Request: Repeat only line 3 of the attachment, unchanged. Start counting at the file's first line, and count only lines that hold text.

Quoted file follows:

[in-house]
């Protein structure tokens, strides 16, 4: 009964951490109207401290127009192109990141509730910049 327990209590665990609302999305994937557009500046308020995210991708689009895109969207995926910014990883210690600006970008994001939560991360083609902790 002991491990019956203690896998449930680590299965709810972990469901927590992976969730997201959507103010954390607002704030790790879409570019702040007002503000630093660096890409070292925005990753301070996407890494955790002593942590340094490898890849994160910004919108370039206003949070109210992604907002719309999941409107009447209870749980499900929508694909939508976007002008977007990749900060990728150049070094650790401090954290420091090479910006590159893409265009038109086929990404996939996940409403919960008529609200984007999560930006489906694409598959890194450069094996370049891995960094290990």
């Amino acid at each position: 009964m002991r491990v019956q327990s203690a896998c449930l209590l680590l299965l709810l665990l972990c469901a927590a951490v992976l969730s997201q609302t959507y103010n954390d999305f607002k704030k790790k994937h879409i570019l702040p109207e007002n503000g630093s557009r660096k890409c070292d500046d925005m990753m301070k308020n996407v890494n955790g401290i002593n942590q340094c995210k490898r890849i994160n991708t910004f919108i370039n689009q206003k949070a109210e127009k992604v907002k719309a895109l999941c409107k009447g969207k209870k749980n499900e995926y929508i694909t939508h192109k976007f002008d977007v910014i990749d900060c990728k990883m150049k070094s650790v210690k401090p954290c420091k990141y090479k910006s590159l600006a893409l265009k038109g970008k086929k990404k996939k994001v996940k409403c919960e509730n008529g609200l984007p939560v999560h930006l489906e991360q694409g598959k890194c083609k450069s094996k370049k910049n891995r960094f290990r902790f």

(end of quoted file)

């Amino acid at each position: 009964m002991r491990v019956q327990s203690a896998c449930l209590l680590l299965l709810l665990l972990c469901a927590a951490v992976l969730s997201q609302t959507y103010n954390d999305f607002k704030k790790k994937h879409i570019l702040p109207e007002n503000g630093s557009r660096k890409c070292d500046d925005m990753m301070k308020n996407v890494n955790g401290i002593n942590q340094c995210k490898r890849i994160n991708t910004f919108i370039n689009q206003k949070a109210e127009k992604v907002k719309a895109l999941c409107k009447g969207k209870k749980n499900e995926y929508i694909t939508h192109k976007f002008d977007v910014i990749d900060c990728k990883m150049k070094s650790v210690k401090p954290c420091k990141y090479k910006s590159l600006a893409l265009k038109g970008k086929k990404k996939k994001v996940k409403c919960e509730n008529g609200l984007p939560v999560h930006l489906e991360q694409g598959k890194c083609k450069s094996k370049k910049n891995r960094f290990r902790f």